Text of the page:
Facial Drone Stabilization using a Single Onboard Camera


Team: Mezan .M. Roy, Zohar Roy

Today’s toy quadcopters are great. They are quite popular, due to the good balance between low cost and capabilities. However if one searches for a drone with that can accomplish basic tasks, prices skyrocket.

The goal for this project was to modify a simple drone, and get great tracking results for a fraction of the price in the market.

Our project was to create a drone that follows a person. We based ourselves on a slightly similar project that has already been done:

Drone Stabilization using a single onboard camera



Main loop of the project

  1. Images from the drone are sent to the computer

  2. The computer searches for a face
  3. The computer finds how the drone needs to move relative to the face
  4. The computer sends instructions to the drone

The program is written in C++. We used the OpenCV library.

For information about how to compile the code, find the README.md file found in the source code.

Face recognition

We needed a fast and efficient face recognition for this project so that we can still maintain a high frame rate for stabilization.

We used OpenCV’s Haar Cascades, which yield fair results pretty quickly.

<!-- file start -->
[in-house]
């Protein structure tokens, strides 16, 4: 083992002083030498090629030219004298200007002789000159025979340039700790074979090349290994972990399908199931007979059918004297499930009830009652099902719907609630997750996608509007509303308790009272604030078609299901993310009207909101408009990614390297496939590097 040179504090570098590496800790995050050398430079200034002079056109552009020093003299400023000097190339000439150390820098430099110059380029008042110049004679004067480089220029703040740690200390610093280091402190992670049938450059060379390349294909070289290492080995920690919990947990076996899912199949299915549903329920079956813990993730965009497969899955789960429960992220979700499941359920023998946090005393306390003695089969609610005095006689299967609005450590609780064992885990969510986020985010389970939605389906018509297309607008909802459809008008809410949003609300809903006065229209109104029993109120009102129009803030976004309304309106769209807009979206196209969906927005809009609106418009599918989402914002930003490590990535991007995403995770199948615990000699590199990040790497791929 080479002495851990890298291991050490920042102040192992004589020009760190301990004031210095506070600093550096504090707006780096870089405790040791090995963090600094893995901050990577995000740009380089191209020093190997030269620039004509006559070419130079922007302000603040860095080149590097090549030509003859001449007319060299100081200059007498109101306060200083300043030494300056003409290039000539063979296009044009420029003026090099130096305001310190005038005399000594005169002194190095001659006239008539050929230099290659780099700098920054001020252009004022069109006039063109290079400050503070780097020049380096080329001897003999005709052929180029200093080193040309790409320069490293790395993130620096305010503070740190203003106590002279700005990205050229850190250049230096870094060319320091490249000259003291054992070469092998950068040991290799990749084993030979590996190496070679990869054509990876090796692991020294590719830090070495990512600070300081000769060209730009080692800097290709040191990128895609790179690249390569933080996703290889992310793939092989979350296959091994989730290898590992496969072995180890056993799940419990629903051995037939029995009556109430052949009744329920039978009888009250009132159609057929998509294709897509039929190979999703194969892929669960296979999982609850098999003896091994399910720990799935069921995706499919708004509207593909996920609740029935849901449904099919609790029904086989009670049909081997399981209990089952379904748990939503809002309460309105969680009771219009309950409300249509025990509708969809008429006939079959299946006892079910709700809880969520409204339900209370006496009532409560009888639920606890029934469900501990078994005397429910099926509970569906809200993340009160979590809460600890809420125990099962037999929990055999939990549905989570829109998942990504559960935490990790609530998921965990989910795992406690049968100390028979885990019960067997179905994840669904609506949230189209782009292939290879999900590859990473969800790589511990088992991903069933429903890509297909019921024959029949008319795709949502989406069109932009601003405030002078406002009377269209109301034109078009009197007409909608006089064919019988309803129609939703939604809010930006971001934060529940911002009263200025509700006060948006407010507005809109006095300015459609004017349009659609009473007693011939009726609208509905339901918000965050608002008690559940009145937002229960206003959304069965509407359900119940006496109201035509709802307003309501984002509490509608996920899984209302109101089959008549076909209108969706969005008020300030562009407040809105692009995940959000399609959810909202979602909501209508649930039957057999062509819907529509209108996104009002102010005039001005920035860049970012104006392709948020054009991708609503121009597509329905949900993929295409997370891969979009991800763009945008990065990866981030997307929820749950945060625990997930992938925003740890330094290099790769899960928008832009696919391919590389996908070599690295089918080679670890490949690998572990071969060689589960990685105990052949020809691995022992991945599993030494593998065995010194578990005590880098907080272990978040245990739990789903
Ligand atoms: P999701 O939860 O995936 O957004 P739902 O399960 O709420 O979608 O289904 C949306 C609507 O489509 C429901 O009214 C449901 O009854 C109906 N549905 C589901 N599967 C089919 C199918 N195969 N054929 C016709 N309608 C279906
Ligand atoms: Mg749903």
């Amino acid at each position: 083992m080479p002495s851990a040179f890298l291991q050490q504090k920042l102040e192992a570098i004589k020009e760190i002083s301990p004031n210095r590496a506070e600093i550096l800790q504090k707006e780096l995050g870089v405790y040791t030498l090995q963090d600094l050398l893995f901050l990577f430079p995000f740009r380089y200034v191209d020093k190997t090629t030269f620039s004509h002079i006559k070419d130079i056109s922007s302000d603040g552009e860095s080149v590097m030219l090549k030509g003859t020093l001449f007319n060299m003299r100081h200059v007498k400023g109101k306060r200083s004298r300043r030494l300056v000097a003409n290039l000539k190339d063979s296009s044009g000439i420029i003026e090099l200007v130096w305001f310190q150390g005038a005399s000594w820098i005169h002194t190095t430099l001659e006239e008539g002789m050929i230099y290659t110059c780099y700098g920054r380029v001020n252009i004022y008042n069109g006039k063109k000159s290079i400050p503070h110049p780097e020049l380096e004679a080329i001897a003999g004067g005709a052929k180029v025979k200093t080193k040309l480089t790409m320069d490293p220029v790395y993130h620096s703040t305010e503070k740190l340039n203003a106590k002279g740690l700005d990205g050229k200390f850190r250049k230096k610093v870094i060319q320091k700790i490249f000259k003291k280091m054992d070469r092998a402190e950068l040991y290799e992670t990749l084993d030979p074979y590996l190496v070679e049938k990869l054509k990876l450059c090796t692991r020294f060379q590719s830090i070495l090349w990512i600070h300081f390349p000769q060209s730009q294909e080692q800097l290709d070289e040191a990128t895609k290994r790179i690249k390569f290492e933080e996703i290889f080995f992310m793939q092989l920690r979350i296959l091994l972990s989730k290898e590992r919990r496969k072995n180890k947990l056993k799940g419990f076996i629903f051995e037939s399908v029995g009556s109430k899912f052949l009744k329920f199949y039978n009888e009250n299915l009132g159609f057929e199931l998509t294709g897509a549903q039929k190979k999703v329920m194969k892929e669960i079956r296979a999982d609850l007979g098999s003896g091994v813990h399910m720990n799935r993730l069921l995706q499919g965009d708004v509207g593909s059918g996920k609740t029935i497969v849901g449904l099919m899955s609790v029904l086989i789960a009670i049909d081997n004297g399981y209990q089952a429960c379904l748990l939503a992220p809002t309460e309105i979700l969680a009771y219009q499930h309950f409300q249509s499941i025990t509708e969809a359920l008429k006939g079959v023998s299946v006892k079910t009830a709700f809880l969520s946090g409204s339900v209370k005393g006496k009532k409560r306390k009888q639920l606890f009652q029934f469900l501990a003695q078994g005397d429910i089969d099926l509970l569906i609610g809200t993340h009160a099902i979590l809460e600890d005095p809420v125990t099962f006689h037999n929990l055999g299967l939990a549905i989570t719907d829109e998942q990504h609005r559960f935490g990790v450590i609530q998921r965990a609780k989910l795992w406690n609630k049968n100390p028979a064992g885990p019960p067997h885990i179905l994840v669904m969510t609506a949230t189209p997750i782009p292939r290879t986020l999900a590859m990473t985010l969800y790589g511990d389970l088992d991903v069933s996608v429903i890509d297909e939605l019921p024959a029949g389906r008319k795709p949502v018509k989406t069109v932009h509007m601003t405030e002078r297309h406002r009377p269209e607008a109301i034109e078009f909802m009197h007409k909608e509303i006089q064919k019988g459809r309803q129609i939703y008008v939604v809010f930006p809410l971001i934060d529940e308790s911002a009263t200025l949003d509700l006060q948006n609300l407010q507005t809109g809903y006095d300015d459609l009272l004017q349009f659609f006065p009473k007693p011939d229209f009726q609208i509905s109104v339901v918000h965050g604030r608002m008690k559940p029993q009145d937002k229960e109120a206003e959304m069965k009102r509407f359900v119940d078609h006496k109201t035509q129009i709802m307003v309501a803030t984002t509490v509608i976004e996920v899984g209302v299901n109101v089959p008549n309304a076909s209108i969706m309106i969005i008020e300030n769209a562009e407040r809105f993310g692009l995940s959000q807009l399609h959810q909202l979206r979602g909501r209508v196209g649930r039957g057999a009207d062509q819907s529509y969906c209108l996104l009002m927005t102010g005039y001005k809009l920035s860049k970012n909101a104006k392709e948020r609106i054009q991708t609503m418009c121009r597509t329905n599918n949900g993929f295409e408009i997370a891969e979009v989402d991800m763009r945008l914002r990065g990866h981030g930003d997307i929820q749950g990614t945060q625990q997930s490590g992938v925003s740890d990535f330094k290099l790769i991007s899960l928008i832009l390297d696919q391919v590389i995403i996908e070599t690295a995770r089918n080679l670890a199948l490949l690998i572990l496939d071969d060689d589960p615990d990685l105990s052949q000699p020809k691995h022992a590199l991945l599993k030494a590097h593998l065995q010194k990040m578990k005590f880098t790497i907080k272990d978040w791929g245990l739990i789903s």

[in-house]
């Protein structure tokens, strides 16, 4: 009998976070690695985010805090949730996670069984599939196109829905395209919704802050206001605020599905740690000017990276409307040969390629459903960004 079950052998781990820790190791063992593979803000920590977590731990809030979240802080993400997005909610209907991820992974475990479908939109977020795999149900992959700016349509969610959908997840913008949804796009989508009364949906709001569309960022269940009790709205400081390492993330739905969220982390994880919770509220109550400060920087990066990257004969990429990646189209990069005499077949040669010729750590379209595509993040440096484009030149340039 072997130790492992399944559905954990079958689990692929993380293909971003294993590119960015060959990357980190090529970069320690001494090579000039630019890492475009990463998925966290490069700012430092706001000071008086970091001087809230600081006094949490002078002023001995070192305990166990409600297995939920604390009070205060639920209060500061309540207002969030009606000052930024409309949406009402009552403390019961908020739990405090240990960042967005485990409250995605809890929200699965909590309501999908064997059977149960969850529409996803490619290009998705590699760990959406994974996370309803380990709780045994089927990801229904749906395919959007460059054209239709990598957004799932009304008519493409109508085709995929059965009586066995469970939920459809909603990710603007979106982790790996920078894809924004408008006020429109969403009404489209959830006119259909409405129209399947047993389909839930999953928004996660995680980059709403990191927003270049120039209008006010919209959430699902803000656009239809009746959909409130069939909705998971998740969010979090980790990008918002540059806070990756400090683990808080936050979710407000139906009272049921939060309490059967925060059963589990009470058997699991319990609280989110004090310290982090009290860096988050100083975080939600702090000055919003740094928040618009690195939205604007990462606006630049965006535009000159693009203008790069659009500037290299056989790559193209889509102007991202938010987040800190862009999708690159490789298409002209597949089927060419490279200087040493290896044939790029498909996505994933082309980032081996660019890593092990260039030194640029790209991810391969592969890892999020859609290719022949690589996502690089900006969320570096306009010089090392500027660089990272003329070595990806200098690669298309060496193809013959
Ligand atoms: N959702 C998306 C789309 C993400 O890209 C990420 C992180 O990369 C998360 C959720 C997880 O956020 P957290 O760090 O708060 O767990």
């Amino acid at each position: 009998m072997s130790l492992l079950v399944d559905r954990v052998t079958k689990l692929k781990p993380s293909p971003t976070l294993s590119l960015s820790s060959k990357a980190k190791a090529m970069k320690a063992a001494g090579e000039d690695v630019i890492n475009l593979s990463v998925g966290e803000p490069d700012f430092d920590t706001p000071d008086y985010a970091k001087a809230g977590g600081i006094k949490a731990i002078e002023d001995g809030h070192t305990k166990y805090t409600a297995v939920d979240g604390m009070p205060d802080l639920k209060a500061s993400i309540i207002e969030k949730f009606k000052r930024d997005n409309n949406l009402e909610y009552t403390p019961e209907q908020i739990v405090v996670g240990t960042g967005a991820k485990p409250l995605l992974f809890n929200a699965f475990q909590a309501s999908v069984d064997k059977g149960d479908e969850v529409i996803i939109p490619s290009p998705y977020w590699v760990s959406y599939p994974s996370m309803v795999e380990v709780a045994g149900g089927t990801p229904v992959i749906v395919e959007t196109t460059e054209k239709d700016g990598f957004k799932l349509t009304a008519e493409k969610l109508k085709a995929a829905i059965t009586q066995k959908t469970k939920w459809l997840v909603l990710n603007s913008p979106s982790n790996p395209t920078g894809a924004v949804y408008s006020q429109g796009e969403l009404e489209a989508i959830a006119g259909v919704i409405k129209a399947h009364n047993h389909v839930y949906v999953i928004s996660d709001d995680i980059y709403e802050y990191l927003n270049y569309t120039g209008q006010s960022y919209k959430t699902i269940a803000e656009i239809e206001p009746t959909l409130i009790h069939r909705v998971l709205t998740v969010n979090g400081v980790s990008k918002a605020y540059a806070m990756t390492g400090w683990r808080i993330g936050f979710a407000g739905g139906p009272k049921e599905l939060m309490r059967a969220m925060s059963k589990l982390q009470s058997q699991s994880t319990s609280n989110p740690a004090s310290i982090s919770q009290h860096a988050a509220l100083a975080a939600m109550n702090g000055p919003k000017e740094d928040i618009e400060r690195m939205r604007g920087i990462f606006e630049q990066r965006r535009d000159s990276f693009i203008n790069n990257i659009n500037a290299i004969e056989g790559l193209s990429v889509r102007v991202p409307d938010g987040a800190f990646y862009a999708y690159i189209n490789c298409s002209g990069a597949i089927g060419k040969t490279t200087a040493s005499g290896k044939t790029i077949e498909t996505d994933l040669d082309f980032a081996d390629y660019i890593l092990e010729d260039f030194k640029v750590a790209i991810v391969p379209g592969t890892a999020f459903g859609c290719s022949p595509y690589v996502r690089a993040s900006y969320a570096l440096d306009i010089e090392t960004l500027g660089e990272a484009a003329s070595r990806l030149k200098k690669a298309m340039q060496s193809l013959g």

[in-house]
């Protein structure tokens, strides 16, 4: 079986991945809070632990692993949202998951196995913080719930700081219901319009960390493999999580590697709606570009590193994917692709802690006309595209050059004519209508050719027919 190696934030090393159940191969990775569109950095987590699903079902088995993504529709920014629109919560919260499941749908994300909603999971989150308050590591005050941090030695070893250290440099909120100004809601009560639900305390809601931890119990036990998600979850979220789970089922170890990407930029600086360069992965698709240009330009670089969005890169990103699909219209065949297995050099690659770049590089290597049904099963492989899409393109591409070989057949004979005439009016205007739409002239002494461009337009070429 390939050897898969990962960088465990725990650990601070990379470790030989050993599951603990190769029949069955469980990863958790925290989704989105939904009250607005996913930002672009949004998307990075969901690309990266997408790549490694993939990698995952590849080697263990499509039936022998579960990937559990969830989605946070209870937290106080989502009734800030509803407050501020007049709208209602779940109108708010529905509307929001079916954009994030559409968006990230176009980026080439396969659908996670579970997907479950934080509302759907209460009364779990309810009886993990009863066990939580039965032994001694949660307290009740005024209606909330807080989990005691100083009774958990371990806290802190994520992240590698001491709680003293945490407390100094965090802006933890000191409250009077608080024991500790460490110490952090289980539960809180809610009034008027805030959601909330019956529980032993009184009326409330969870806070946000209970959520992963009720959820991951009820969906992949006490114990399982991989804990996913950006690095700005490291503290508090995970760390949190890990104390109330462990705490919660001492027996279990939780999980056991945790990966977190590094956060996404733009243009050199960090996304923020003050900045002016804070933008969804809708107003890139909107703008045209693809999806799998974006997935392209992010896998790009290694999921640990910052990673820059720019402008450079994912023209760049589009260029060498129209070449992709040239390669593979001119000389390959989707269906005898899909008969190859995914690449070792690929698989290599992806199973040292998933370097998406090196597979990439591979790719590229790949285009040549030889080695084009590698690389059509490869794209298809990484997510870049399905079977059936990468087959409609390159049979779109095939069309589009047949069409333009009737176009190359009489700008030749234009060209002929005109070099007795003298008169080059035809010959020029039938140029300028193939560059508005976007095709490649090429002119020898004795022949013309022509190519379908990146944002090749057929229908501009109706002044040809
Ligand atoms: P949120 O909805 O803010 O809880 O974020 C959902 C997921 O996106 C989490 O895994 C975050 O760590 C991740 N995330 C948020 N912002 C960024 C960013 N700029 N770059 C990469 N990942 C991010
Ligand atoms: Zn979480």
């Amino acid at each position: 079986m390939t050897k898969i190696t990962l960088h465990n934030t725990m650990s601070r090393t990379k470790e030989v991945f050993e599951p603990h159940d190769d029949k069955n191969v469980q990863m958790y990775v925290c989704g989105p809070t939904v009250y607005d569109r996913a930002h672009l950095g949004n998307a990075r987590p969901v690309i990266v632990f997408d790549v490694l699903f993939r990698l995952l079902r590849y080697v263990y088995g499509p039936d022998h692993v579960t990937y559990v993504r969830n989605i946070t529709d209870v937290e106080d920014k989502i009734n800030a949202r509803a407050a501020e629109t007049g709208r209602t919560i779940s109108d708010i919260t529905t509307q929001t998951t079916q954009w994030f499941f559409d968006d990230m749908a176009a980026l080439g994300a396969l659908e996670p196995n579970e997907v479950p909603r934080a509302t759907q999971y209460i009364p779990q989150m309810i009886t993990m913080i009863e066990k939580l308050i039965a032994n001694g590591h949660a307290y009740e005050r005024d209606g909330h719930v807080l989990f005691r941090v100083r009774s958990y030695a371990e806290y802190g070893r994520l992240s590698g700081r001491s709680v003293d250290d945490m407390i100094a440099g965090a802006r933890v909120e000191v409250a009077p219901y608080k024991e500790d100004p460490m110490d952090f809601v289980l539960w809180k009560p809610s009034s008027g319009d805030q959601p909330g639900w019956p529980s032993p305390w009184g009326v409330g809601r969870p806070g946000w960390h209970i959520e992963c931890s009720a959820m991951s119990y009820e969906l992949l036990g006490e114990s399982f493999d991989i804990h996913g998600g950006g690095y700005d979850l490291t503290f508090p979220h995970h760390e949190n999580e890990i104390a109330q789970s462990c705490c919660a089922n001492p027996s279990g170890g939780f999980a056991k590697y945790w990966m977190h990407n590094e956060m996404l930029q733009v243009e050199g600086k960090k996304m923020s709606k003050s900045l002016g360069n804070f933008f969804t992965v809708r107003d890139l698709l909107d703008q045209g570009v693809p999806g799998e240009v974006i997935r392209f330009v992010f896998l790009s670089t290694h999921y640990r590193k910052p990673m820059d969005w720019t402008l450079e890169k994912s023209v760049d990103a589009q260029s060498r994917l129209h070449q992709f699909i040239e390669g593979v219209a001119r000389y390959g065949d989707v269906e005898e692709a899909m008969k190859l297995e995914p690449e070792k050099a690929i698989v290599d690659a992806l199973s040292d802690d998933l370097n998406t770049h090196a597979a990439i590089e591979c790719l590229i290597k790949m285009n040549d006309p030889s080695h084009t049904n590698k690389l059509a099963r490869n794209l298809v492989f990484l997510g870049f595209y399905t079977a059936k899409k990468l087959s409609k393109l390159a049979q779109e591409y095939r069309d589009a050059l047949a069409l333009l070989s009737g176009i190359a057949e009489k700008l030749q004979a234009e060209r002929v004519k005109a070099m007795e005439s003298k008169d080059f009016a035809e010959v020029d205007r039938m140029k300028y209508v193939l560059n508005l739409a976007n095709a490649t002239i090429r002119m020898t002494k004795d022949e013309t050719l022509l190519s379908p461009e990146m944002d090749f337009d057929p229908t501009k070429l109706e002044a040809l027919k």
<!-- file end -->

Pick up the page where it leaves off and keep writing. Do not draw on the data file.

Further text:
Stabilizing our drone requires getting instructions at 20 frames per second at least. Unfortunately, the fastest face recognition we found can run no faster than 10-15 frames per second. We solved this problem by creating 2 threads:

  • A main thread that sends instructions to the drone. As face recognition, it uses a simple correlation from an updated template from the other thread.
  • A “side” thread, that does the real face recognition and updates the template that the main thread uses.

Using this technique, we were able to increase our frame rate to around 20-25 frames per second, which is enough for drone stabilizing.

3D Location Calculation

Based on the position of the face in the picture, we understand the drone’s position relative to the face and understand where it needs to move.

We used another OpenCV method called solvePNP.
This method takes a set of 2D points, and a matching set of 3D points in the world, and outputs the 3D transformation needed to make the camera see the points as 2D points on the screen. The 2D coordinates found using image processing, are given as input to this method.


Controlling the drone is done by sending instructions using the following directions:

Using the transformation found from the solvePNP algorithm described, we use the PID method to translate the 3D transformation into these 4 controls.

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